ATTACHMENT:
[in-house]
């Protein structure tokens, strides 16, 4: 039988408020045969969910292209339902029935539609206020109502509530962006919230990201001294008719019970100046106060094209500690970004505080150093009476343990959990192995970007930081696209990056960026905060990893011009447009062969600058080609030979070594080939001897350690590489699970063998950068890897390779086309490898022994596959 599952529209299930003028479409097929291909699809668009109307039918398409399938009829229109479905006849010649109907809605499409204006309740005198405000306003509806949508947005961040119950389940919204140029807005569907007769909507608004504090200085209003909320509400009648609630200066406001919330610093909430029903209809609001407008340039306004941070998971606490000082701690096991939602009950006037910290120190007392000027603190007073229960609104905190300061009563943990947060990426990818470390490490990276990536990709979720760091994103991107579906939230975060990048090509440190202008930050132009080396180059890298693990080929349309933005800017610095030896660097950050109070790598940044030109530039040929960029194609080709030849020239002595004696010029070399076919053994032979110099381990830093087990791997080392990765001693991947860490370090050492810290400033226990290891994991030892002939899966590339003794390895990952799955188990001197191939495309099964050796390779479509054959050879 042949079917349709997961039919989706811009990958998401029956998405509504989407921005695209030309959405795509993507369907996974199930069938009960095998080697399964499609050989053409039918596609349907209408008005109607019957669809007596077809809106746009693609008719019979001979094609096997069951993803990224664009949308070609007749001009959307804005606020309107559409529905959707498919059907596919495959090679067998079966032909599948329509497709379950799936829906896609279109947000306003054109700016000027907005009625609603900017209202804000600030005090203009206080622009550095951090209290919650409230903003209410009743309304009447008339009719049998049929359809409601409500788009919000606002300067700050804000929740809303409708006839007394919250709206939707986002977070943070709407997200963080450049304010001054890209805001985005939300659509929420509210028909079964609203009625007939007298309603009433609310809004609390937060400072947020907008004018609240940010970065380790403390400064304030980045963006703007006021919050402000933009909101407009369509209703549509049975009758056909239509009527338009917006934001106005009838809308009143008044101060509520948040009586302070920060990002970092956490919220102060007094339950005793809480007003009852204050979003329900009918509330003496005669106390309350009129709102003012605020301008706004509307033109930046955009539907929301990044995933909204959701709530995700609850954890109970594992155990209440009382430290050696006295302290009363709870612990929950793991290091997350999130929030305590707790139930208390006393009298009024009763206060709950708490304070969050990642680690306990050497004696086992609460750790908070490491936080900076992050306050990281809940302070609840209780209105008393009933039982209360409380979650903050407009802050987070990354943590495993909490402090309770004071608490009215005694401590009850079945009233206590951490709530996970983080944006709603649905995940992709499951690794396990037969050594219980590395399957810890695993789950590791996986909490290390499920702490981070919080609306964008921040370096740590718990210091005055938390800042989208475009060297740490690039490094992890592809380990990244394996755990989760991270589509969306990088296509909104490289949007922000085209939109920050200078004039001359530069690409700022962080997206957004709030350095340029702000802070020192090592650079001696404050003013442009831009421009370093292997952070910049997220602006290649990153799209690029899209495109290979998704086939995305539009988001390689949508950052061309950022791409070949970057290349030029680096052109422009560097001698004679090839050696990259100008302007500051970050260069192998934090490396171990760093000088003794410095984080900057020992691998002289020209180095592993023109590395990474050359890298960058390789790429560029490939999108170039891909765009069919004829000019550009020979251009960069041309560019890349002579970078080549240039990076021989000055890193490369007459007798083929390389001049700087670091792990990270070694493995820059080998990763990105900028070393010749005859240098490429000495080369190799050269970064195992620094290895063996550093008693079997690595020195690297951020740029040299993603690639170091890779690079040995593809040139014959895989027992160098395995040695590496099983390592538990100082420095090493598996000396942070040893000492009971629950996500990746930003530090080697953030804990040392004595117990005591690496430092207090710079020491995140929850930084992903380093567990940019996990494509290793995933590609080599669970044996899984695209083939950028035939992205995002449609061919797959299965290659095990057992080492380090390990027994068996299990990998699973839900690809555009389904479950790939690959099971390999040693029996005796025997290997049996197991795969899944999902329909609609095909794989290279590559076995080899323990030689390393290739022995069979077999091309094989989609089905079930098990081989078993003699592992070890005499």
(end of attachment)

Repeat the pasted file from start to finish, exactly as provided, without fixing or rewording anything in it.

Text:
[in-house]
């Protein structure tokens, strides 16, 4: 039988408020045969969910292209339902029935539609206020109502509530962006919230990201001294008719019970100046106060094209500690970004505080150093009476343990959990192995970007930081696209990056960026905060990893011009447009062969600058080609030979070594080939001897350690590489699970063998950068890897390779086309490898022994596959 599952529209299930003028479409097929291909699809668009109307039918398409399938009829229109479905006849010649109907809605499409204006309740005198405000306003509806949508947005961040119950389940919204140029807005569907007769909507608004504090200085209003909320509400009648609630200066406001919330610093909430029903209809609001407008340039306004941070998971606490000082701690096991939602009950006037910290120190007392000027603190007073229960609104905190300061009563943990947060990426990818470390490490990276990536990709979720760091994103991107579906939230975060990048090509440190202008930050132009080396180059890298693990080929349309933005800017610095030896660097950050109070790598940044030109530039040929960029194609080709030849020239002595004696010029070399076919053994032979110099381990830093087990791997080392990765001693991947860490370090050492810290400033226990290891994991030892002939899966590339003794390895990952799955188990001197191939495309099964050796390779479509054959050879 042949079917349709997961039919989706811009990958998401029956998405509504989407921005695209030309959405795509993507369907996974199930069938009960095998080697399964499609050989053409039918596609349907209408008005109607019957669809007596077809809106746009693609008719019979001979094609096997069951993803990224664009949308070609007749001009959307804005606020309107559409529905959707498919059907596919495959090679067998079966032909599948329509497709379950799936829906896609279109947000306003054109700016000027907005009625609603900017209202804000600030005090203009206080622009550095951090209290919650409230903003209410009743309304009447008339009719049998049929359809409601409500788009919000606002300067700050804000929740809303409708006839007394919250709206939707986002977070943070709407997200963080450049304010001054890209805001985005939300659509929420509210028909079964609203009625007939007298309603009433609310809004609390937060400072947020907008004018609240940010970065380790403390400064304030980045963006703007006021919050402000933009909101407009369509209703549509049975009758056909239509009527338009917006934001106005009838809308009143008044101060509520948040009586302070920060990002970092956490919220102060007094339950005793809480007003009852204050979003329900009918509330003496005669106390309350009129709102003012605020301008706004509307033109930046955009539907929301990044995933909204959701709530995700609850954890109970594992155990209440009382430290050696006295302290009363709870612990929950793991290091997350999130929030305590707790139930208390006393009298009024009763206060709950708490304070969050990642680690306990050497004696086992609460750790908070490491936080900076992050306050990281809940302070609840209780209105008393009933039982209360409380979650903050407009802050987070990354943590495993909490402090309770004071608490009215005694401590009850079945009233206590951490709530996970983080944006709603649905995940992709499951690794396990037969050594219980590395399957810890695993789950590791996986909490290390499920702490981070919080609306964008921040370096740590718990210091005055938390800042989208475009060297740490690039490094992890592809380990990244394996755990989760991270589509969306990088296509909104490289949007922000085209939109920050200078004039001359530069690409700022962080997206957004709030350095340029702000802070020192090592650079001696404050003013442009831009421009370093292997952070910049997220602006290649990153799209690029899209495109290979998704086939995305539009988001390689949508950052061309950022791409070949970057290349030029680096052109422009560097001698004679090839050696990259100008302007500051970050260069192998934090490396171990760093000088003794410095984080900057020992691998002289020209180095592993023109590395990474050359890298960058390789790429560029490939999108170039891909765009069919004829000019550009020979251009960069041309560019890349002579970078080549240039990076021989000055890193490369007459007798083929390389001049700087670091792990990270070694493995820059080998990763990105900028070393010749005859240098490429000495080369190799050269970064195992620094290895063996550093008693079997690595020195690297951020740029040299993603690639170091890779690079040995593809040139014959895989027992160098395995040695590496099983390592538990100082420095090493598996000396942070040893000492009971629950996500990746930003530090080697953030804990040392004595117990005591690496430092207090710079020491995140929850930084992903380093567990940019996990494509290793995933590609080599669970044996899984695209083939950028035939992205995002449609061919797959299965290659095990057992080492380090390990027994068996299990990998699973839900690809555009389904479950790939690959099971390999040693029996005796025997290997049996197991795969899944999902329909609609095909794989290279590559076995080899323990030689390393290739022995069979077999091309094989989609089905079930098990081989078993003699592992070890005499």